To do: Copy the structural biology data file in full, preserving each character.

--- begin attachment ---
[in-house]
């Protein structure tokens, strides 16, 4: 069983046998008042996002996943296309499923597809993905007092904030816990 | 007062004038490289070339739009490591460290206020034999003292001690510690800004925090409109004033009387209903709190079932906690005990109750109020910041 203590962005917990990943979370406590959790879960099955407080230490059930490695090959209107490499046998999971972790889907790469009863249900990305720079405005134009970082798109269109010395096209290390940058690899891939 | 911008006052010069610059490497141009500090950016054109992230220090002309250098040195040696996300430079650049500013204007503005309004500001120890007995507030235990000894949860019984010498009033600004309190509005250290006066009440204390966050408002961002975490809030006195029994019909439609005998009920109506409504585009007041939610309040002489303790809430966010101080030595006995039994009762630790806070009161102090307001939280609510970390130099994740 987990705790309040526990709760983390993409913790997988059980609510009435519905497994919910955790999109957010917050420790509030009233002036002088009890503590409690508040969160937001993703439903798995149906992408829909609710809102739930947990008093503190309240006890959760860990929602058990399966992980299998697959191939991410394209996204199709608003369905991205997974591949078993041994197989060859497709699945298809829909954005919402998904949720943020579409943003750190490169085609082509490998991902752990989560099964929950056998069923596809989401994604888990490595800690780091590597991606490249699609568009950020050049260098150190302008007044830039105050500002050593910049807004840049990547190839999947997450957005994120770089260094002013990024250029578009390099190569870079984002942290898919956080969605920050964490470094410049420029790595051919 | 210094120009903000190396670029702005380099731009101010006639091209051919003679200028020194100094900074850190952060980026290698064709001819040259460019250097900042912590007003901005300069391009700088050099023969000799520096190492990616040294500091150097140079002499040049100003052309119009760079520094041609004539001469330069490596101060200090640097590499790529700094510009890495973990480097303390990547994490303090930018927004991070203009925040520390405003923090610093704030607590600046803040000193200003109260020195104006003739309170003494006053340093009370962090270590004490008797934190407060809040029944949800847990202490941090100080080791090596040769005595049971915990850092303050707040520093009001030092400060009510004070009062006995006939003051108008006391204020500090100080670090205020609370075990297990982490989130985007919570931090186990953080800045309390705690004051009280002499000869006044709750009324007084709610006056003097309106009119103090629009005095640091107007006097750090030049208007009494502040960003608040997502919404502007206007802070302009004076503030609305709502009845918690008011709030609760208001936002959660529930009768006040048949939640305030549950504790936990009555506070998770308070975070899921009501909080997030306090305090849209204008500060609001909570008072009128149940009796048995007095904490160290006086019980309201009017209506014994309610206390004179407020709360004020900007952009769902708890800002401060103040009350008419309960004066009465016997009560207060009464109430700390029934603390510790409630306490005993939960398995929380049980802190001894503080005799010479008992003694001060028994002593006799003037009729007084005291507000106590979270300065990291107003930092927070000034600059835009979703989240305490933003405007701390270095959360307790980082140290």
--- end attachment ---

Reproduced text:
[in-house]
């Protein structure tokens, strides 16, 4: 069983046998008042996002996943296309499923597809993905007092904030816990 | 007062004038490289070339739009490591460290206020034999003292001690510690800004925090409109004033009387209903709190079932906690005990109750109020910041 203590962005917990990943979370406590959790879960099955407080230490059930490695090959209107490499046998999971972790889907790469009863249900990305720079405005134009970082798109269109010395096209290390940058690899891939 | 911008006052010069610059490497141009500090950016054109992230220090002309250098040195040696996300430079650049500013204007503005309004500001120890007995507030235990000894949860019984010498009033600004309190509005250290006066009440204390966050408002961002975490809030006195029994019909439609005998009920109506409504585009007041939610309040002489303790809430966010101080030595006995039994009762630790806070009161102090307001939280609510970390130099994740 987990705790309040526990709760983390993409913790997988059980609510009435519905497994919910955790999109957010917050420790509030009233002036002088009890503590409690508040969160937001993703439903798995149906992408829909609710809102739930947990008093503190309240006890959760860990929602058990399966992980299998697959191939991410394209996204199709608003369905991205997974591949078993041994197989060859497709699945298809829909954005919402998904949720943020579409943003750190490169085609082509490998991902752990989560099964929950056998069923596809989401994604888990490595800690780091590597991606490249699609568009950020050049260098150190302008007044830039105050500002050593910049807004840049990547190839999947997450957005994120770089260094002013990024250029578009390099190569870079984002942290898919956080969605920050964490470094410049420029790595051919 | 210094120009903000190396670029702005380099731009101010006639091209051919003679200028020194100094900074850190952060980026290698064709001819040259460019250097900042912590007003901005300069391009700088050099023969000799520096190492990616040294500091150097140079002499040049100003052309119009760079520094041609004539001469330069490596101060200090640097590499790529700094510009890495973990480097303390990547994490303090930018927004991070203009925040520390405003923090610093704030607590600046803040000193200003109260020195104006003739309170003494006053340093009370962090270590004490008797934190407060809040029944949800847990202490941090100080080791090596040769005595049971915990850092303050707040520093009001030092400060009510004070009062006995006939003051108008006391204020500090100080670090205020609370075990297990982490989130985007919570931090186990953080800045309390705690004051009280002499000869006044709750009324007084709610006056003097309106009119103090629009005095640091107007006097750090030049208007009494502040960003608040997502919404502007206007802070302009004076503030609305709502009845918690008011709030609760208001936002959660529930009768006040048949939640305030549950504790936990009555506070998770308070975070899921009501909080997030306090305090849209204008500060609001909570008072009128149940009796048995007095904490160290006086019980309201009017209506014994309610206390004179407020709360004020900007952009769902708890800002401060103040009350008419309960004066009465016997009560207060009464109430700390029934603390510790409630306490005993939960398995929380049980802190001894503080005799010479008992003694001060028994002593006799003037009729007084005291507000106590979270300065990291107003930092927070000034600059835009979703989240305490933003405007701390270095959360307790980082140290």